Game Completion: 65-75%, I guess.
Last time I talked about Ar tonelico, I was discussing how the Reyvateil characters, Aurica and Misha, are among the most complicated and deep characters I have ever seen in a videogame. In no small part, this is due to the various game mechanics which let you (or at least, the main hero, Lyner) interact with those two girls.
The first system of the game that helps is the simple conversation mechanic. Often, after going to a new place, using a new spell, or seeing new plot events, a conversation will occur between the hero Lyner and one of the two Reyvateils the next time you rest at camp or at an inn. It is a pretty simple game mechanic, but it is a good way to add a lot of interesting optional conversations to the game outside of the main plot. There are a lot of these (at least 64 for each of the two heroines, I think), which shows off a lot of different things about the characters. Too many games ignore the kind of casual conversation among main characters that would naturally occur, and I think such conversation has a lot to add to any kind of game focusing on character development and interaction, so I am glad to see it here.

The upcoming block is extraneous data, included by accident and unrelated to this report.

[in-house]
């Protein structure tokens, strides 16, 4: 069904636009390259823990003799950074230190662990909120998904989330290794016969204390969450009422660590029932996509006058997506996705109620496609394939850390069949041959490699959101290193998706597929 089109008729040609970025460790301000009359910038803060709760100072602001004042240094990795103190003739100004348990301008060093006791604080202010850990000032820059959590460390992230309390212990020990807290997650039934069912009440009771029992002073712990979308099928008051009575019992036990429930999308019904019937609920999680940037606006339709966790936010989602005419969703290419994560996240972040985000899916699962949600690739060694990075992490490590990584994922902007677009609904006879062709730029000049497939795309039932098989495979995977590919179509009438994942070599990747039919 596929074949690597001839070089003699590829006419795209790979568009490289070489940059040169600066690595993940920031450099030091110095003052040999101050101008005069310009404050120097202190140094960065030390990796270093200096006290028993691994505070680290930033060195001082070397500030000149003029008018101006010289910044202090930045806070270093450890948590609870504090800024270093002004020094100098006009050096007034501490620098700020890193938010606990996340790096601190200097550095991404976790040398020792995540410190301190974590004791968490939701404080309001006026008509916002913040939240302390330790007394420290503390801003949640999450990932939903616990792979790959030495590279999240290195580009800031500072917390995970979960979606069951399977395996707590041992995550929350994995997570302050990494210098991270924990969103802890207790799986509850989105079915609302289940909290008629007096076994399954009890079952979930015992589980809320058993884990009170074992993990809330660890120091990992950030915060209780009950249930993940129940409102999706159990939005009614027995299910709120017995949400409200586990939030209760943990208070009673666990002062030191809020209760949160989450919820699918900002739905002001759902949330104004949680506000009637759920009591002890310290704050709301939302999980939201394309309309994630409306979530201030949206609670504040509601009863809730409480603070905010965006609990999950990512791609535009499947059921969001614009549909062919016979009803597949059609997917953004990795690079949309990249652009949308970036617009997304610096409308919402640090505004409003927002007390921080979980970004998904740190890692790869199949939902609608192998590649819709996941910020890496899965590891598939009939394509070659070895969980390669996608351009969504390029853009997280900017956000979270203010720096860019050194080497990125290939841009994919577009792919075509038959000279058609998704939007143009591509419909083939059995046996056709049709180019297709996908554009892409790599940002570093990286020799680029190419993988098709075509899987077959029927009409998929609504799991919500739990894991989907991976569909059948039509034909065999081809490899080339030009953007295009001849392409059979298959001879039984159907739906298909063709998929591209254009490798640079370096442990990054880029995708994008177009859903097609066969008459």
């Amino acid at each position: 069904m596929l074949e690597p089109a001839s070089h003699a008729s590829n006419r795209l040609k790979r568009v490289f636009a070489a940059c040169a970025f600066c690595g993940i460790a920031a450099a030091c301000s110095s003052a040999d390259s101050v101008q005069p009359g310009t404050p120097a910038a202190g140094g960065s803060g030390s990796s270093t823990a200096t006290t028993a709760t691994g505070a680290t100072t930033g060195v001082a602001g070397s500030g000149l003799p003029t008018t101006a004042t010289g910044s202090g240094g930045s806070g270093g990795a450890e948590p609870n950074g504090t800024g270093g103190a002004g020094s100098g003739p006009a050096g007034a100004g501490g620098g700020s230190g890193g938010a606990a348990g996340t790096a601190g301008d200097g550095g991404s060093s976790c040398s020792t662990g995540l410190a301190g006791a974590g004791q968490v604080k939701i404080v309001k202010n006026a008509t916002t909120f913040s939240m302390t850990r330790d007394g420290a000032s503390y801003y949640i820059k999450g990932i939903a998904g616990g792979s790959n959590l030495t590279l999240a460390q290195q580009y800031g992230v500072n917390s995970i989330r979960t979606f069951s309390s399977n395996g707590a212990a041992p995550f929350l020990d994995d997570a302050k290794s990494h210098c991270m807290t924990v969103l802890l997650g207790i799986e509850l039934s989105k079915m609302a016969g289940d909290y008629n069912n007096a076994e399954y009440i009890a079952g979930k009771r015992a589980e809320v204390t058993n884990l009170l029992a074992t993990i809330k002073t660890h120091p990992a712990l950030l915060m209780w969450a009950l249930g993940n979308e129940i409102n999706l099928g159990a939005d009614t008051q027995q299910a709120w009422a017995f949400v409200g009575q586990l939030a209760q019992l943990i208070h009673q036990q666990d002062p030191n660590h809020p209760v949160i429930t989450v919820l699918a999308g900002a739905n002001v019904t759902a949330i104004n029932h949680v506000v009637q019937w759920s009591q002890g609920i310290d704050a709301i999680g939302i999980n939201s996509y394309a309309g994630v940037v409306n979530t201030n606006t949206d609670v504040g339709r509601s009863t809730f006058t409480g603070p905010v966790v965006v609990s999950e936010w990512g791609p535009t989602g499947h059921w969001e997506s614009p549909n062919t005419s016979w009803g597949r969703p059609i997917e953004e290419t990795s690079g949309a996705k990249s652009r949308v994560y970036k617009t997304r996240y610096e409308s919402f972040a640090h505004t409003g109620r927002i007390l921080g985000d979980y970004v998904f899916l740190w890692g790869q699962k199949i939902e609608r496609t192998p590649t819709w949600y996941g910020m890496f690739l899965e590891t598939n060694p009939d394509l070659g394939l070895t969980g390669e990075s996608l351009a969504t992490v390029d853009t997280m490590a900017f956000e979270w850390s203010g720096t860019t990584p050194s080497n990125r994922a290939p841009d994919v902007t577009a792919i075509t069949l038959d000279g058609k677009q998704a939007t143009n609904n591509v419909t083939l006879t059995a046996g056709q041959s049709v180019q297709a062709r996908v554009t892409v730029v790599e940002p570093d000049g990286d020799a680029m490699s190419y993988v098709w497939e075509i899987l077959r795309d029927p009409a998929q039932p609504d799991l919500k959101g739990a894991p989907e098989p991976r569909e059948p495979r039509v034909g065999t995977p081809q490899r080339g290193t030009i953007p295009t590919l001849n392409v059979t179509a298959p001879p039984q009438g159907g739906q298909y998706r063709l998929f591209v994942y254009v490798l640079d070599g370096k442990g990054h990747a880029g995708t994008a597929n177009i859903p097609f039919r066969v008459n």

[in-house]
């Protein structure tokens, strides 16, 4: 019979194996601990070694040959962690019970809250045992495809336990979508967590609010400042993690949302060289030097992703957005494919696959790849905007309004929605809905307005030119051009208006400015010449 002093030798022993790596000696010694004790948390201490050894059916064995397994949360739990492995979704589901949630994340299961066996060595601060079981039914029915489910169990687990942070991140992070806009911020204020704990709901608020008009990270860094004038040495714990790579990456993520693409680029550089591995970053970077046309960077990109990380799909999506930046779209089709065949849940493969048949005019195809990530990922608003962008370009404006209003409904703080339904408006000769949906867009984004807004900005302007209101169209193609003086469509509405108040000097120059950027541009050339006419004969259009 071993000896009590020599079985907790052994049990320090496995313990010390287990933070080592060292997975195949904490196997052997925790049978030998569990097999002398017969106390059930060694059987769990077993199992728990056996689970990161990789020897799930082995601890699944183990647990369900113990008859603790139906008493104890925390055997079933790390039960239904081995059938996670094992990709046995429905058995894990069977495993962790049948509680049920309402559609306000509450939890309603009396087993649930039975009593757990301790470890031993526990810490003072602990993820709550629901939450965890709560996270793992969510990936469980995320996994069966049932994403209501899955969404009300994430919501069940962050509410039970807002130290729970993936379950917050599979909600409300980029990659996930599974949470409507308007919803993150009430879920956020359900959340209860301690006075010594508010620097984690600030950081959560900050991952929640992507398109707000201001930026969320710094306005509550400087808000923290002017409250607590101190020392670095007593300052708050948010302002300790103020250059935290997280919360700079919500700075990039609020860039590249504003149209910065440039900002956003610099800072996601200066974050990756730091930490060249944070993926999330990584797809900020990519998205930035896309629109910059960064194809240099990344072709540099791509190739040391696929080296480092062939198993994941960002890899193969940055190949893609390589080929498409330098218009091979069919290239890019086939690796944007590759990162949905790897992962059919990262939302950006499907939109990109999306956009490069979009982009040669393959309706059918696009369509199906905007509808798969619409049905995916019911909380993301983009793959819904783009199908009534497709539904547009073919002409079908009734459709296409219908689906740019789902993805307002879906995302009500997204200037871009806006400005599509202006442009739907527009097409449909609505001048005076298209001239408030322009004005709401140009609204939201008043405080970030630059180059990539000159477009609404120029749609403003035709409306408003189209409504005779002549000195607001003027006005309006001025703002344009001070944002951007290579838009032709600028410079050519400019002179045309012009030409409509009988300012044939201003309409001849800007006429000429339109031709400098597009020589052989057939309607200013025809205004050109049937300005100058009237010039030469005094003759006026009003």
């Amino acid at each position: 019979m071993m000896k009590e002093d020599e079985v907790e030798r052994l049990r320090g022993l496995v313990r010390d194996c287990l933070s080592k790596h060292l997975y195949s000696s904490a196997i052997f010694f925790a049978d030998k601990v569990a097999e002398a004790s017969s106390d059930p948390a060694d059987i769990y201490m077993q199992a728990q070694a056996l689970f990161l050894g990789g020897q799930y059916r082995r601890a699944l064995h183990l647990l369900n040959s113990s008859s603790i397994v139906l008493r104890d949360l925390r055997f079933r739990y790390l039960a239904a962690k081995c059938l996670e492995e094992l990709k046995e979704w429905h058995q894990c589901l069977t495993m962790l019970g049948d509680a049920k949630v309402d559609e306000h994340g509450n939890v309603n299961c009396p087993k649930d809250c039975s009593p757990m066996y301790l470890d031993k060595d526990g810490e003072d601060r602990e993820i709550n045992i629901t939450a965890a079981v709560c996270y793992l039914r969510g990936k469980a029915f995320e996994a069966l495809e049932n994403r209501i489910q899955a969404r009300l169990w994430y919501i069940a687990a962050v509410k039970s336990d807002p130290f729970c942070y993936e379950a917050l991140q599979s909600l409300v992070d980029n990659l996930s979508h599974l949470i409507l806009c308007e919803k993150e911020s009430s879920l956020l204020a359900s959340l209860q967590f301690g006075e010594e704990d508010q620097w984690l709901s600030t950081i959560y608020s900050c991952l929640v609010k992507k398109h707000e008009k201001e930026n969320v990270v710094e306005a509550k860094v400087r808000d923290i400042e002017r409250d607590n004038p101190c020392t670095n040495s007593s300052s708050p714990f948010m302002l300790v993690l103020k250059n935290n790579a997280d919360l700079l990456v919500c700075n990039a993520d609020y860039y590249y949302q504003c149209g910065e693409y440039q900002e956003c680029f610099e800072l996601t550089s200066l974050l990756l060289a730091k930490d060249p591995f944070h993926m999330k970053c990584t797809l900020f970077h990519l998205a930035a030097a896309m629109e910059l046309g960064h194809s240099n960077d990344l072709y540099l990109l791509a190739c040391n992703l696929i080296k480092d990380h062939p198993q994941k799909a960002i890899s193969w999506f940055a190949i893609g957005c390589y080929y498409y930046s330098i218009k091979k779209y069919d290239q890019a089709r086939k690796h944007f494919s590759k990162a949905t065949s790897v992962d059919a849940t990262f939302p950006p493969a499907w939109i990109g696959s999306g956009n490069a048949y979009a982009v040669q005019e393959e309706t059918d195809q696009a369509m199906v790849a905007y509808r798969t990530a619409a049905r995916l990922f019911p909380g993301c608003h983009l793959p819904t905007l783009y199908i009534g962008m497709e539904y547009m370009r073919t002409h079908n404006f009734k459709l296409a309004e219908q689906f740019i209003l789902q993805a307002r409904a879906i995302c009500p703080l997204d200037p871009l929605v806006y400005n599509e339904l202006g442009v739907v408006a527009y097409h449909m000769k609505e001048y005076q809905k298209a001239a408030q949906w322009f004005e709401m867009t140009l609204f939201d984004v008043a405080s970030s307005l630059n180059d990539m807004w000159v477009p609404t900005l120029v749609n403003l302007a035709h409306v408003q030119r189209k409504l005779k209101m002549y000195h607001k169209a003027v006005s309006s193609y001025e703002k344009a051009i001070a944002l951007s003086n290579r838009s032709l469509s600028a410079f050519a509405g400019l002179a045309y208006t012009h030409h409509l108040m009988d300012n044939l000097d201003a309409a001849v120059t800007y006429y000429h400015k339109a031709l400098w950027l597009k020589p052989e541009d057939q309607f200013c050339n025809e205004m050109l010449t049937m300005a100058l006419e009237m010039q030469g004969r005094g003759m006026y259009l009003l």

Another minor, but fun system of the game are the reactions of the Reyvateils to any item you create through Grathmelding. This is probably the one redeeming feature of the Grathmelding system. Whenever you create an item, the Reyvateil currently in the active party will talk to the main hero about what he just created (often mocking the absurdity of the item combinations, which is is a nice way at poking fun of an odd system), and the go on to propose a name for the new item. These names reflect the sometimes eccentric personalities of the characters (Aurica uses very silly names based on odd logical leaps, while Misha tends to use elaborate and descriptive ones), which is an interesting way to employ interactivity to character development. Also, it is useful, because the main hero often comes up with the worst names for the items he makes, and the second opinion helps.
However, the biggest game system that helps with developing these two characters, and the main game system I wanted to writ about today, is the Cosmosphere system. In order to get more Song Magic abilities for a Reyvateil, you need to enter her Cosmoshpere, a virtual recreation of her mind, and directly observe and interact with her fears, thoughts, and memories in an attempt to help her resolve the scars of her past. The landscape of the Cosmosphere is a reflection of the Reyvateil's mental state, and the people who inhabit it are reflections of how she perceives the people in the real world, rather than how those people actually are. It is a great way to explore the backstory of the characters, see how different characters perceive the world, and show the deeper complexities of a character. With the Cosmosphere system, a single character temporarily becomes the setting, characters, and plot of a whole story.